May 19, 2007
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• About the Class of 2007.
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• About the honorary degree recipients.
In his commencement address Saturday at Southern Methodist University, journalist and author Bill Moyers told graduates that he tore up the speech he had written for the occasion after the deaths at Virginia Tech.
"This moment, this time together, the only time we'll all be in the same place ever again, is all the more hallowed for thinking about how precious life is, and how fragile and fleeting," Moyers said. "Take hold of this day, pull it close, squeeze from it every drop of joy and camaraderie and fellowship you can."
His original speech, he said, was filled with the usual good wishes and sage advice for young graduates, but he could not approach SMU’s commencement without thinking of the young people whose lives were lost. Instead, he told them, “the world needs fixing,” noting the war in Iraq and the widening gap between rich and poor.
"You're not leaving here in an ordinary time," Moyers said. "The ancient Greeks had a word for a moment like this: They called it kairos. Euripides described it as ‘the moment when one seizes the helm of fate and forces fortune.’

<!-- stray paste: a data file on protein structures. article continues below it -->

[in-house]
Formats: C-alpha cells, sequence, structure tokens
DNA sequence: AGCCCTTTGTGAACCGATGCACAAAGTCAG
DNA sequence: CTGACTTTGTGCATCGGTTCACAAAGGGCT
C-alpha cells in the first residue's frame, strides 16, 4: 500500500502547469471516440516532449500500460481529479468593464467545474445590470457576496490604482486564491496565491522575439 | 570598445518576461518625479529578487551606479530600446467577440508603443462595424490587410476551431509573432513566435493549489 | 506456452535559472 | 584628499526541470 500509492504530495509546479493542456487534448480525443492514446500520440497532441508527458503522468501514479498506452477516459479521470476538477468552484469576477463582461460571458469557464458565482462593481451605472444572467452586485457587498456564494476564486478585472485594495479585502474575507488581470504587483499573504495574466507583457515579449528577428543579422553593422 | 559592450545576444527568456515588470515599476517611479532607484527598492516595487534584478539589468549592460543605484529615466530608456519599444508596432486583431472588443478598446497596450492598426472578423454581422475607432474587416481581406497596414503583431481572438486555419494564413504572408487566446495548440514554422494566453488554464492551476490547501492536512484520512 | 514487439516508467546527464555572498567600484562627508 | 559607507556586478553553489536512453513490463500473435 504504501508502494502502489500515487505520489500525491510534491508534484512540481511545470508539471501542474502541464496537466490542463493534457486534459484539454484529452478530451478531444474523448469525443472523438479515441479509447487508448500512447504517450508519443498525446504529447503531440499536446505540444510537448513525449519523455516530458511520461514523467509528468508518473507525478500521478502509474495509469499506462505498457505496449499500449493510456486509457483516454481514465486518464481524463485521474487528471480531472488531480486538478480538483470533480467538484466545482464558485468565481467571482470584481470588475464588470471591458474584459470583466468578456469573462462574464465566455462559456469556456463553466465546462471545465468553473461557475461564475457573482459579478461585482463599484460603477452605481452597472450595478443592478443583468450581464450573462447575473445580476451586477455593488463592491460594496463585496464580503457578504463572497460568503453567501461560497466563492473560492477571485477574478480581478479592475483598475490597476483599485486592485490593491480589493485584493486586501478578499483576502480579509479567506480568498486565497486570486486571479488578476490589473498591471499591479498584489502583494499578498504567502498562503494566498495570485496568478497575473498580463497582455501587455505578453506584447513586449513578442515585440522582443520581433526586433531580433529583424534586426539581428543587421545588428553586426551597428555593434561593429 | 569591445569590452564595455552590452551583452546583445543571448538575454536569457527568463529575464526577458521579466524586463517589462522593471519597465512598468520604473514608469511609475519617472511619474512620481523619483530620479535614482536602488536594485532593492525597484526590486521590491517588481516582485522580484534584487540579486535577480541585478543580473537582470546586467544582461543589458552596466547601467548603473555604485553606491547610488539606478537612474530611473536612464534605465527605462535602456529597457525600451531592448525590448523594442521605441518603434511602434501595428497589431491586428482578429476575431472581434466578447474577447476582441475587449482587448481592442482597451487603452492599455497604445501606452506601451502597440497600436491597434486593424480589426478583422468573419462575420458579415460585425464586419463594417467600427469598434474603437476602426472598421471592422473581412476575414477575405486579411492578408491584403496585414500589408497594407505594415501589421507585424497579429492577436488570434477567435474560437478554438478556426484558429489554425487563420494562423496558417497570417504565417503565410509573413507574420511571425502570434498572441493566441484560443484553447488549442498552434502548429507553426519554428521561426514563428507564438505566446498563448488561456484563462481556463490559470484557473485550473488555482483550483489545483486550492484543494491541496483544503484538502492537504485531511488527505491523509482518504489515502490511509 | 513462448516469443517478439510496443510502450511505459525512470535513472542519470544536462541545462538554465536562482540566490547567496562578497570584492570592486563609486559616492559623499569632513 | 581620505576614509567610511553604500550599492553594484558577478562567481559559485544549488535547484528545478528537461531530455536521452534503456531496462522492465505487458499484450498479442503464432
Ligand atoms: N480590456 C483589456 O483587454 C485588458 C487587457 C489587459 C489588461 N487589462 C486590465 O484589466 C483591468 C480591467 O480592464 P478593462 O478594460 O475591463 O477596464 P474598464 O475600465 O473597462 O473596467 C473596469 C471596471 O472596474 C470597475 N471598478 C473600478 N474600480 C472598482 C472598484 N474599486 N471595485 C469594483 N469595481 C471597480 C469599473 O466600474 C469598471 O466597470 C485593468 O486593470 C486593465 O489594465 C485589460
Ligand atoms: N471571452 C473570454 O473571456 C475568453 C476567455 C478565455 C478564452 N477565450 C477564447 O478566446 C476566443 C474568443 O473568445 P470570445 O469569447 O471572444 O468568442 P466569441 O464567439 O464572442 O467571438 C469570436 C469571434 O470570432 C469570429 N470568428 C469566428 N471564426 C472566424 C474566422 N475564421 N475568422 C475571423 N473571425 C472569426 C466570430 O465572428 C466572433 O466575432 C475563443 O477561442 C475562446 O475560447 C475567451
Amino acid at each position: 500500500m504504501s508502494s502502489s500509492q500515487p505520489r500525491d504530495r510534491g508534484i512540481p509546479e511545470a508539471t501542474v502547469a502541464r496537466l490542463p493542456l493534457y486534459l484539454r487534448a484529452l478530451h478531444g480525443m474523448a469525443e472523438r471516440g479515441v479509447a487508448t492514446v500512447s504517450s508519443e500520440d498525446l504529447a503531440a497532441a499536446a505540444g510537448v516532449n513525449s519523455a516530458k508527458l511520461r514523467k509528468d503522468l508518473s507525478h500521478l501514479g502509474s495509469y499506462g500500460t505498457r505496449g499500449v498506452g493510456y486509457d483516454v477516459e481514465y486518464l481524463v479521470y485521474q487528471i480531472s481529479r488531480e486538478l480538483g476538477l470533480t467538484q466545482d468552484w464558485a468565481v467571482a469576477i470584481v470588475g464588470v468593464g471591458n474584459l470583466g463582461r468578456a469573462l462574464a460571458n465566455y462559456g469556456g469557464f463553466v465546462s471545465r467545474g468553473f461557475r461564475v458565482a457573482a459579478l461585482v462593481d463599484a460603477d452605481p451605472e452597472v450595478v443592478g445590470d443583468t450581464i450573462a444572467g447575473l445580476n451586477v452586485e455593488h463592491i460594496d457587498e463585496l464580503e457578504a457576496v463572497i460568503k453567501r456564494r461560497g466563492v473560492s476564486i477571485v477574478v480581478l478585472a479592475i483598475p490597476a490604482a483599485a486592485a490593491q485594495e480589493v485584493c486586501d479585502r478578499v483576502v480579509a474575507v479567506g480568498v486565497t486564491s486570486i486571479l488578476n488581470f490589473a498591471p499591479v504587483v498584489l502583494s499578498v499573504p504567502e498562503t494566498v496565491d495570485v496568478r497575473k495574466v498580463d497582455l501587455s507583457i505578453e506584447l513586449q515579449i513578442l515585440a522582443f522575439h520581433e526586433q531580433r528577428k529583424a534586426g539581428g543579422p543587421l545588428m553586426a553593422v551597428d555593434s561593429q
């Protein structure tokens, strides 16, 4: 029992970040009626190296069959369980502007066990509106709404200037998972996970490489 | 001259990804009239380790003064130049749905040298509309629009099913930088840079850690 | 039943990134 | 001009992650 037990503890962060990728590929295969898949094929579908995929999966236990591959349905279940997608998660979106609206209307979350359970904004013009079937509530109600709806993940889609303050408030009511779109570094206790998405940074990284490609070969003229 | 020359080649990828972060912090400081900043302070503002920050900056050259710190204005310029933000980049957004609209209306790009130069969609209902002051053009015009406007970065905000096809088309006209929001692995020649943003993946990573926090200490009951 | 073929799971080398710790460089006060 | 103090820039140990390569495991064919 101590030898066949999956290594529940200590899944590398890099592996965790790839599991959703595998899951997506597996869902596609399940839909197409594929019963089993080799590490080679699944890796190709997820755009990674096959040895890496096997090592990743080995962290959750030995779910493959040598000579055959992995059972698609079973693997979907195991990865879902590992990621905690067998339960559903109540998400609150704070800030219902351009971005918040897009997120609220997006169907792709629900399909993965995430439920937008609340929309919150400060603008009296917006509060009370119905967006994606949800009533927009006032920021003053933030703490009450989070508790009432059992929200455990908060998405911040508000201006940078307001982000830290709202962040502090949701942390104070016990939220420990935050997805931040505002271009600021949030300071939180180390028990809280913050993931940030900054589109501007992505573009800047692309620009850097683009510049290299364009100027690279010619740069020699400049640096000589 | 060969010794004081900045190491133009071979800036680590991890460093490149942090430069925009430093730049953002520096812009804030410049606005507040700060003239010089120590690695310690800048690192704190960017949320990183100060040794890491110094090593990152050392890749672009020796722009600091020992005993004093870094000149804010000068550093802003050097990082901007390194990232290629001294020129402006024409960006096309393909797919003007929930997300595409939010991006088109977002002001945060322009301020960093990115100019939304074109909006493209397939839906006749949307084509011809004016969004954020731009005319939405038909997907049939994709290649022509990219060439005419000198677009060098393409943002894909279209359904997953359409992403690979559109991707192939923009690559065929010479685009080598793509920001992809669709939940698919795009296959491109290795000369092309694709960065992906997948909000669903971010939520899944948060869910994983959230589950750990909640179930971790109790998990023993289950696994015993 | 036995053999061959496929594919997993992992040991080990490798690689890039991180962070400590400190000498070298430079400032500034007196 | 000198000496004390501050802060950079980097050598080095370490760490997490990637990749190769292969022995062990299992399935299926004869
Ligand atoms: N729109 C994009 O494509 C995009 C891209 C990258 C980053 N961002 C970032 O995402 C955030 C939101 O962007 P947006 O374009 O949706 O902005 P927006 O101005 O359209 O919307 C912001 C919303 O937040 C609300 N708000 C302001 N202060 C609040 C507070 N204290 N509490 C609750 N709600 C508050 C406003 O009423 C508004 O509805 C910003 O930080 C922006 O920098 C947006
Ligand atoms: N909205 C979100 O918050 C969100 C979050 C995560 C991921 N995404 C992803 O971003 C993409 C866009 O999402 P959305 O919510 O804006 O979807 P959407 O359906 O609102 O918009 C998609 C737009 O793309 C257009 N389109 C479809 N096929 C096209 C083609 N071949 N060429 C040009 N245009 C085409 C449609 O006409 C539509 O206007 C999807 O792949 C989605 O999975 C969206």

"So as one coming in here ... to ask what you want to do to make the most of your life, I thought, ‘Please, God, let me be looking in the face of some young man or woman who is going to transcend the normal arcs of life — who is going one day to break through, inspire us, challenge us, and call forth from us the greatness of spirit that in our best moments has fired the world’s imagination.’ One of you might do it,” Moyers told the graduates, their family and friends who attended commencement convocation in SMU's Moody Coliseum.
In his speech, Moyers also talked about the frailty of civilized society and the graduates' responsibility to help hold it together.
“Life is a shared project," Moyers said. "Civilization, my young friends, is not a natural act. Civilization is a veneer of civility placed across primal human appetites. And in my experience civilization has to be willed, it has to be practiced, and it has to be constantly repaired.”
More than 3,000 degrees were awarded Saturday at Moody Coliseum and in separate ceremonies conducted by each school. Honorary degrees were presented to Moyers, as well as to business executive and civic leader William T. Solomon, and SMU professor and author Marsh Terry.
The event marked SMU's 92nd commencement.
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